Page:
First of all, proprietary formats create a dependency on the strategies of the the copyright holder. If he decides not to support that format any more, who prefer to stick to that format is left out in the cold. In addition, as often the specification of such formats are unpublished or the documents using such formats are accessible only using costly proprietary tools, or both, one has to pay to access those formats and cannot share freely such documents without forcing other people to buy the tool, or, in case of reverse-engineering of the format by an open source tool, one is never sure that the document is exactly the original one.
Of course, binary formats, even the open ones, require a specific program to edit them. While some users could like using that program, others may prefer to use their favorite text editor. Therefore a format editable as raw text is preferable.
But even some textual formats virtually require a specific program to edit them. Actually, free format text documents, like XML documents, if not well indented, are hard to read and write using a simple text editor. Well, syntax highlighting and bracket matching features may help, but line-oriented formats are much easier to read and write than free-format documents.
In addition, it is always a good idea to keep every important document under a revision control system. The purpose of a revision control system is manifold: to avoid clashing simultaneous changes (or “edits”), to keep commented history that allows rollbacks, to allow to merge parallel changes (simultaneous by different users, or from different development branches).
To avoid clashing changes, some system forbid them, while other systems allow them as different branches and then merges them. The latter is more powerful, provided there is a good merging facility. Some kinds of merges may be handled automatically by the revision control system, while others require manual intervention as the automatic system detects clashing changes. To allow automatic merges, it is necessary that when merging two well-formed documents a third well-formed document is built. As many systems cannot merge changes to the same line, the longer are the lines the likelier is a merge conflict, and the need of manual intervention.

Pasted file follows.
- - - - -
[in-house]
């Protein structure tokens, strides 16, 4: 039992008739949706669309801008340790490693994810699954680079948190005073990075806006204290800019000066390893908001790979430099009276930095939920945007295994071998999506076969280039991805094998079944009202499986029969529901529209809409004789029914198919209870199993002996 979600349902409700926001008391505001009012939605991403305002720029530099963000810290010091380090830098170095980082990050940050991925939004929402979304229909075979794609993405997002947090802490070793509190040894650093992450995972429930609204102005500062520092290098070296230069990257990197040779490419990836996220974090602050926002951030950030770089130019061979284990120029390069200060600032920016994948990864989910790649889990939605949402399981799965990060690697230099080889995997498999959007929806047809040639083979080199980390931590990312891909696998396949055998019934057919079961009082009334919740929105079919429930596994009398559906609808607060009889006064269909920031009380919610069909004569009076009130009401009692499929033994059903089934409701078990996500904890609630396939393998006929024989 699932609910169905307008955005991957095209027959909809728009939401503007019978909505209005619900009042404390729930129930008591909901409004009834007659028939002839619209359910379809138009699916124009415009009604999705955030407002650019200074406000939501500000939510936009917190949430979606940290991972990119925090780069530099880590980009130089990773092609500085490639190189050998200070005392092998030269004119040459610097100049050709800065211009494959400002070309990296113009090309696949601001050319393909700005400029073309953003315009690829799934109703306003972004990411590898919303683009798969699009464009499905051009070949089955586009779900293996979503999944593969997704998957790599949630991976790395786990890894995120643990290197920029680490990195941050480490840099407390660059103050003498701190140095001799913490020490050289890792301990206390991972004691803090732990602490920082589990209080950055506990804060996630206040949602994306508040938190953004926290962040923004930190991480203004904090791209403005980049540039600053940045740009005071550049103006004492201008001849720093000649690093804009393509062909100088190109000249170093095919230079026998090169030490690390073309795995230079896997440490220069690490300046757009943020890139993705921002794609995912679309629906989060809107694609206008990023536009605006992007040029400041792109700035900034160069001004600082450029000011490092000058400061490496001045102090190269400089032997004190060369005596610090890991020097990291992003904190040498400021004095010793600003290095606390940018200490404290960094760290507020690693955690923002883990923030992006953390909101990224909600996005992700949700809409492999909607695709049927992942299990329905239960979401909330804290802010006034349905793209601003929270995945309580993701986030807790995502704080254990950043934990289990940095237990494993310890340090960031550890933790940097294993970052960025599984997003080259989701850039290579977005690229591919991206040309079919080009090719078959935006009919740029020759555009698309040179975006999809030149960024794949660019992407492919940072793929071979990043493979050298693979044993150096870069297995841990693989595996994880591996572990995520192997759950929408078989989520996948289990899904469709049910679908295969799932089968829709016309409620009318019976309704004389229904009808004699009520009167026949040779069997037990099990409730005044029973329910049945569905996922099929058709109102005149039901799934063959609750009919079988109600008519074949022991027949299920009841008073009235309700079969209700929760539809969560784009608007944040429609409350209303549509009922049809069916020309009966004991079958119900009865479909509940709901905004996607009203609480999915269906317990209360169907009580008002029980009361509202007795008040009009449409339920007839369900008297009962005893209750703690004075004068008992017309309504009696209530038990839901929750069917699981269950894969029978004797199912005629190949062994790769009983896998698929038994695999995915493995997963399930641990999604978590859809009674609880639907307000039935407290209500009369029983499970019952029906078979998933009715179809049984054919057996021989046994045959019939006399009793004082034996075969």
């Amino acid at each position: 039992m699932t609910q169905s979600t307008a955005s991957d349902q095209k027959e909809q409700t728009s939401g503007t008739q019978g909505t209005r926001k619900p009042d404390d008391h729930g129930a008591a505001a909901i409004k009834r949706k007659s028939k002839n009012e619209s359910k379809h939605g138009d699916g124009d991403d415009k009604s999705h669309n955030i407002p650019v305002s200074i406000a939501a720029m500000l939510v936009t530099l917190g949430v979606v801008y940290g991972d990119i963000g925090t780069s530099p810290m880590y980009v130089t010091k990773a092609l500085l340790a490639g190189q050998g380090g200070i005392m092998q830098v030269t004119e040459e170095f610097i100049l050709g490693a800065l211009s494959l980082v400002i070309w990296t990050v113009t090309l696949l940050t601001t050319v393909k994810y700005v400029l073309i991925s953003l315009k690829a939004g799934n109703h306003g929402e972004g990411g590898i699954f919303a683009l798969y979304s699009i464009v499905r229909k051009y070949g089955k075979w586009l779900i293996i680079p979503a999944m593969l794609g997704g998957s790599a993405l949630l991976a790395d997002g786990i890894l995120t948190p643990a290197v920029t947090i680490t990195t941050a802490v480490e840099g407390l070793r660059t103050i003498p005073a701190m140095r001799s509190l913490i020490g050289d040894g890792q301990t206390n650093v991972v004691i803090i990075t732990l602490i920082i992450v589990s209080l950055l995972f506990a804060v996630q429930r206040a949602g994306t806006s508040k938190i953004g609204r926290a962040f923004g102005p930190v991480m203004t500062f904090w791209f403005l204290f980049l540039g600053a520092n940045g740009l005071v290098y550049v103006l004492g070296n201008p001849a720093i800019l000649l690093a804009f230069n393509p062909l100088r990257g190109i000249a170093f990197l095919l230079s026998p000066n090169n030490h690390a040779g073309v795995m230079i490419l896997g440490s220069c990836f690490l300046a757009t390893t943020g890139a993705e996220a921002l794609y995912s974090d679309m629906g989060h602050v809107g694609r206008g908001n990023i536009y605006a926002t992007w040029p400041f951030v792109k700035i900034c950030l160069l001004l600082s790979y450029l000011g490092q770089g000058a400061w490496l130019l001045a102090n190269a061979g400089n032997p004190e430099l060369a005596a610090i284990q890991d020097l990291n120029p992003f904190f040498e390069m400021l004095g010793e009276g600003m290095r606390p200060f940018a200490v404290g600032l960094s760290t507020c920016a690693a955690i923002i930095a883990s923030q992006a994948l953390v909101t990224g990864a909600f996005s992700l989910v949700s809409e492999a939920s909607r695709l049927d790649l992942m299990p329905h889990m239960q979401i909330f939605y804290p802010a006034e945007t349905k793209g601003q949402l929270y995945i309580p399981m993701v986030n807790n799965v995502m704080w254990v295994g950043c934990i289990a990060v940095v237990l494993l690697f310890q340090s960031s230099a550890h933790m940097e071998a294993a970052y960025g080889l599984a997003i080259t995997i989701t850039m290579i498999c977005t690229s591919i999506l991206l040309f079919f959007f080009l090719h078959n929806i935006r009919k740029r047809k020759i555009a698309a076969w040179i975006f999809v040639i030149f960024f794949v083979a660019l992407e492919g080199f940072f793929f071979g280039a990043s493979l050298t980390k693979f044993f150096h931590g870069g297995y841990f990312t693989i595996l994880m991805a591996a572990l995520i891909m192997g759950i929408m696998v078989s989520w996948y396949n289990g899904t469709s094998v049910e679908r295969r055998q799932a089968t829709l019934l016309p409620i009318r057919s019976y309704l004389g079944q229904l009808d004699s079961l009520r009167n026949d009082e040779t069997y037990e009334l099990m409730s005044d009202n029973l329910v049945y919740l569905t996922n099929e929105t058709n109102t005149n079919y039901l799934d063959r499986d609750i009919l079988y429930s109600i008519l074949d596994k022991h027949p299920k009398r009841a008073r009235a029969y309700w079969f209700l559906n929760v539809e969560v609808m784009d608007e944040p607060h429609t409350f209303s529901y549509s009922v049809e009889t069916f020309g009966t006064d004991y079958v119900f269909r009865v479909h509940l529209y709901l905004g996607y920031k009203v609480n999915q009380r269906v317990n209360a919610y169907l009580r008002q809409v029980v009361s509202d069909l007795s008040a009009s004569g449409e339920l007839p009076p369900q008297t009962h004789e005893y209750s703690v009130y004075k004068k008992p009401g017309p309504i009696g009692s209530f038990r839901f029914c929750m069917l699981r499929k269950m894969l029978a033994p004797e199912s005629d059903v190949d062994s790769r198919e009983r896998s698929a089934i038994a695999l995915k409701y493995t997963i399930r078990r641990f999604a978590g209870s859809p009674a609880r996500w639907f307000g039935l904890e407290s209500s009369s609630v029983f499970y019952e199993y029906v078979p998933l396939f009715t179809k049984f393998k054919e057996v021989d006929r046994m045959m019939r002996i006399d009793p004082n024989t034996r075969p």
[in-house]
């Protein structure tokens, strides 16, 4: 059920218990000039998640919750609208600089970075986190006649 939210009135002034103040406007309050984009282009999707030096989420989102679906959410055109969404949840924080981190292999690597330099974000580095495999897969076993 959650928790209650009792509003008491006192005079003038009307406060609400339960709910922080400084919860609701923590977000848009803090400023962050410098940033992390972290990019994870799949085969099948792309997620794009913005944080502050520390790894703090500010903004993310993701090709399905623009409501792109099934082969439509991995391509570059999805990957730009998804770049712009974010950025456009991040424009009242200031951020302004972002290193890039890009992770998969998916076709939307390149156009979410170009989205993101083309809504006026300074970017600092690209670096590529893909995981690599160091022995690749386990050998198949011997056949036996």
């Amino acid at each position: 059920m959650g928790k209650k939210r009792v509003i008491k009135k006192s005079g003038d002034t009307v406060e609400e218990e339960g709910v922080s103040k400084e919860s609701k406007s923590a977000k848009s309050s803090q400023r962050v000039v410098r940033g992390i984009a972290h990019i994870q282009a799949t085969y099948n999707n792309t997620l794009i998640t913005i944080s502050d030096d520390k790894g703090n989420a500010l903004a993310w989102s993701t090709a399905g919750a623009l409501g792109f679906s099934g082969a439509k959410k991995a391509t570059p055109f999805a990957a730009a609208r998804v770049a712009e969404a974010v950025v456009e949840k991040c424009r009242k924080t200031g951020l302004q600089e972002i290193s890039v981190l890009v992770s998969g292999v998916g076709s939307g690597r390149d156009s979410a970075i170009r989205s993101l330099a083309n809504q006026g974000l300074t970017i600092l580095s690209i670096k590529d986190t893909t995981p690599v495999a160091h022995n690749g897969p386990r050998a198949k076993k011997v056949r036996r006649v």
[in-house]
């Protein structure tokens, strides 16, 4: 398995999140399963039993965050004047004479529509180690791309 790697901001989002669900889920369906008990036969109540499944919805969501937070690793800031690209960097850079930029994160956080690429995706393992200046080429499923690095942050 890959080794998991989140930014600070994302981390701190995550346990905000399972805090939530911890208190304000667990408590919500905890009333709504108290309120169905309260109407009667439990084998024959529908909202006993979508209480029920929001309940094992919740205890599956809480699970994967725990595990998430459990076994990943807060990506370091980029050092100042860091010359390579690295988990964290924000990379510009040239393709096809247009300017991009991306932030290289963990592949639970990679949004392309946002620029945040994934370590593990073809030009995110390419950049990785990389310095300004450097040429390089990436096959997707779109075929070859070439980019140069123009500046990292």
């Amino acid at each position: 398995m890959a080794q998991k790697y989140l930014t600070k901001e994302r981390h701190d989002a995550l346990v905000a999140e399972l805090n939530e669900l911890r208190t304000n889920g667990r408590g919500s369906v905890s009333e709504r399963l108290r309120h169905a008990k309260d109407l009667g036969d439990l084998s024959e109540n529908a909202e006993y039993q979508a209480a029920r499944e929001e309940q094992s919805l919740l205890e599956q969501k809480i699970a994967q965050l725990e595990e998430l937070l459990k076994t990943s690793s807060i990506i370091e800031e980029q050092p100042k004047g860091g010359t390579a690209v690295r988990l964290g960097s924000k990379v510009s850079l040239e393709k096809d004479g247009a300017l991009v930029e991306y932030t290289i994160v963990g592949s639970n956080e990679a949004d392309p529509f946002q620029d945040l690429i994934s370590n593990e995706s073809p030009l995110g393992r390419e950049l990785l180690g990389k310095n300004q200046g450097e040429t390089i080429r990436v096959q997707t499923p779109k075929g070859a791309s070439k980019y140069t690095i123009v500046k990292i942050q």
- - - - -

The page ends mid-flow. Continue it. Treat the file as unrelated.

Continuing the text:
In addition, both to analyze the history of a document and to merge two revisions, it is necessary to view two versions of the document side-by-side. Given that a modern computer screen cannot show much more that 160 characters in a line, if a line contains more than 80 characters, one can hardly see two versions of that line without scrolling horizontally the document. Therefore, short text lines and command-only lines are much easier to handle using a revision control system.
At last, semantic-oriented markup is well known to be better on the Web than formatting-oriented markup, as it may be subsequently customized according with the output medium size and resolution (large screen, notebook, netbook, smart phone, paper printer), and according with user preferences.
I looked around for a perfect match to my requirements, and I just decided that the best match is the tool named “Pandoc”, that handles several input and output formats, but whose main input format is a variation of the famous Markdown format. The main shortcoming of the Markdown format is that some formatting should be done embedding HTML tags. That has two disadvantages: HTML tags are not very readable (think of a table), and HTML tags are not good to generate non-HTML output. Pandoc adds the necessary commands to remove the need to use HTML in most documents.